The province's decision to eliminate the Homeowner Protection Office, which was created over a decade ago to assist British Columbians living in so-called leaky condos, will not affect the applications by Marina Estates owners in Squamish.
According to strata chair Hazel Giese, they have been told that all applications submitted before July 31 would be considered by the HPO.
"It looks like we got in just under the wire, which is great, and if people are eligible they will be funded," she said. "That is great news for people here. They were not able to say when, but it's definitely good news for our residents."
The HPO does not cover the costs of repairing buildings but extends interest-free loans to individuals that live in buildings where owners have to pay for repairs. In the case of Marina Estates, that amounts to $50,000 to $80,000 per unit, which was due on July 31.
That left some residents scrambling to find funding or face foreclosures.
Giese could not give any more details on the state of the repairs or the status of residents within the complex's six buildings because of ongoing litigation, but said she appreciates the support of the community. There's no word on when the HPO would be able to rule on applications, as the organization is currently clearing a backlog of approved loans.
A search of the provincial website did not turn up any information about the nature of the litigation or whether the Marina Estates Strata was involved.
Mayor Greg Gardner says that council has sent letters to the province in support of the Marina Estates condo owners, letting them know that the District of Squamish expects the HPO to approve applications.
"This is a fund that Squamish has contributed significant money to over the years and it's our expectation that Squamish should be able to benefit from that as well," he said.
Since the HPO was formed, housing developments have contributed $750 per unit to the fund. Squamish's contribution is in the neighbourhood of $600,000.
Oceanfront board members resign but work goes ahead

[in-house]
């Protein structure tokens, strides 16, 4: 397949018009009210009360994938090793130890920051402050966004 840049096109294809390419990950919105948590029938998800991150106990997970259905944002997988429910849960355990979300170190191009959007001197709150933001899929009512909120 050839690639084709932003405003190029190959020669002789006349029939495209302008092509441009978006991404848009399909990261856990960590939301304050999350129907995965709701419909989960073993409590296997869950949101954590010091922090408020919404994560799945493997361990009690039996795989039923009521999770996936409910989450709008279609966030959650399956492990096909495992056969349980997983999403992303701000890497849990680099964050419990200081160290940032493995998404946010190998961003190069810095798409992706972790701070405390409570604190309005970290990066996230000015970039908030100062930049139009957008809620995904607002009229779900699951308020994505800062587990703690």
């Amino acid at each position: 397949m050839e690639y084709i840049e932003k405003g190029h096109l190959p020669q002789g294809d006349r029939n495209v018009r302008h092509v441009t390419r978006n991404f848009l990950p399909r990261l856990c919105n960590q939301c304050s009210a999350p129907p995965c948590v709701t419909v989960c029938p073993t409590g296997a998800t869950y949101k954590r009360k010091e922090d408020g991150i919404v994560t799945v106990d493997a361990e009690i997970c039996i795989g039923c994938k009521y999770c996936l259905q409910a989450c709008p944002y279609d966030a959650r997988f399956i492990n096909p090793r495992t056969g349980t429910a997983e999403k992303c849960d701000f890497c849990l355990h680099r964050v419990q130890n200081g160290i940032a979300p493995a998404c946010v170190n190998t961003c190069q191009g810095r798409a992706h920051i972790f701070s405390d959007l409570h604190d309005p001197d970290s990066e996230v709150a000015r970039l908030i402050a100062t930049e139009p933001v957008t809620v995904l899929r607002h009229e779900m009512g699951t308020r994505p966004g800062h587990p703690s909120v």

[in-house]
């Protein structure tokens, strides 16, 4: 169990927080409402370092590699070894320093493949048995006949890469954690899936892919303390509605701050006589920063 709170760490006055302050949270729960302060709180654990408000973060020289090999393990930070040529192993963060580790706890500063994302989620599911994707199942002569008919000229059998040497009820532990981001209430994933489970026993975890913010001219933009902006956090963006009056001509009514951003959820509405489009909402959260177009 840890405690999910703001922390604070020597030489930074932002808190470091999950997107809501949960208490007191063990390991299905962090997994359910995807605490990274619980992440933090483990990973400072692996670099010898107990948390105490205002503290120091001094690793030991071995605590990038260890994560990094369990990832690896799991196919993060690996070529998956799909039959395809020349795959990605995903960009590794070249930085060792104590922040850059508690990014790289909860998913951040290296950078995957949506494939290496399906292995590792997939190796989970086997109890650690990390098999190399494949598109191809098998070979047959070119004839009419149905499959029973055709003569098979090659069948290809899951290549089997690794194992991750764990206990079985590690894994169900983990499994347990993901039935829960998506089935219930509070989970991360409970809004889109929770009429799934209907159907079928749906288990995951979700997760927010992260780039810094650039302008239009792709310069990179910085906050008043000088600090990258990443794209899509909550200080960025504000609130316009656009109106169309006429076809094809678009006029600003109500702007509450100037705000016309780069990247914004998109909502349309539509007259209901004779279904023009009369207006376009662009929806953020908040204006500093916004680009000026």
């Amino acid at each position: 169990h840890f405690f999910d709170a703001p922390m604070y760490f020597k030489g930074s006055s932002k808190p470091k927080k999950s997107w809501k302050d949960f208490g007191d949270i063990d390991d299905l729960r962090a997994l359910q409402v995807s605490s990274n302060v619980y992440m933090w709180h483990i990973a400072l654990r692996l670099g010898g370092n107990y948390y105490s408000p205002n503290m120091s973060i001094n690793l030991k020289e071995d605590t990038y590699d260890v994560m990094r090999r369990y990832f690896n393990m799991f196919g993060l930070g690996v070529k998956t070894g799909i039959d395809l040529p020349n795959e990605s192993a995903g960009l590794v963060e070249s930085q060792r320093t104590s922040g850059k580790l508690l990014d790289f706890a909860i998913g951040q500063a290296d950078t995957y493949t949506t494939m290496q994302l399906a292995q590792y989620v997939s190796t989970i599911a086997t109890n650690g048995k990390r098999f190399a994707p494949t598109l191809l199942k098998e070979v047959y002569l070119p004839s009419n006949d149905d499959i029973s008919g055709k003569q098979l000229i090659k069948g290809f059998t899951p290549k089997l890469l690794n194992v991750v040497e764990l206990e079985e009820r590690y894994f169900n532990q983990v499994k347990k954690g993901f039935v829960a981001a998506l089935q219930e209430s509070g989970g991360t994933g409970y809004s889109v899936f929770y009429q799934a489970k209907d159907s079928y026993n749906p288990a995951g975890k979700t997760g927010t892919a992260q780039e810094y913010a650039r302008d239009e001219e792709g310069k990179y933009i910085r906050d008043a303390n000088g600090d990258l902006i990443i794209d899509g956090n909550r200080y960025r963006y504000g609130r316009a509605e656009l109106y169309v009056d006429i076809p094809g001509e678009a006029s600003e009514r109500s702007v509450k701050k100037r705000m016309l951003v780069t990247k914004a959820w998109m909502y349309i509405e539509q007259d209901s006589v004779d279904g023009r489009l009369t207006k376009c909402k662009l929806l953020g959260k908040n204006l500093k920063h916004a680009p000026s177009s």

There was a shakeup on the board of the Squamish Oceanfront Development Corporation last week as two of the three new members appointed by the District of Squamish Council resigned. Kirsten Delaney was forced to step down when she realized that the group was a for-profit organization, which conflicted with conditions for volunteering by her employers at Deloitte and Touche financial services.
The second board member, Donald Graham, left when he discovered that his area of expertise in international banking was no longer required as financing had already been secured for the project. He was also disappointed that door had closed on creating affordable housing within the Oceanfront development, according to board chair Bill McNeney.
McNeney said the resignations came after a four-hour orientation session with new members to bring them up to speed. Some replacement board members have already been identified, but McNeney says they will receive the orientation before being named to the board to ensure that there are no future conflicts or misunderstandings.
"I think we've learned our lesson at this point not to appoint anyone unless they know exactly what they're getting into," he said.
"Sandra Bicego (the third new member appointed by council) summed it up after our meeting on Monday when she said, 'wow, there is a lot to catch up on.' I think that's a fair comment, there's a lot to catch up on because there has been a lot of work since March and April when we brought on our management team to do the land use plan, business plan, commercial plan and so on."
The new appointments to the board stemmed from a council decision to lengthen board members' terms to two years, with half of the board remaining in place while the other half decides to return or not. The goal was to create some continuity in the board as the process to develop the Oceanfront lands continues.
The change to the board comes as the Squamish Oceanfront Development Corporation's management team is preparing to release a draft management report. The plan will be presented on Sept. 14 in a joint session with the District of Squamish council and board members, then will be presented to council the following day.
The Sept. 14 meeting will be in camera because it touches on private developers on the peninsula. After that, McNeney says he hopes the draft can be presented to the public as soon as possible.
"I'm pretty excited about this," he said. "I think we have a really good handle on what the public said it wanted in that phase of the development, while showing how it can fit financially into the big picture, and in terms of a business plan to take into financing. It shows how we can have commercial components, residential components, arts and culture, marine components, the tourism component, the education component, it's all represented in this document. It's a really impressible piece of work."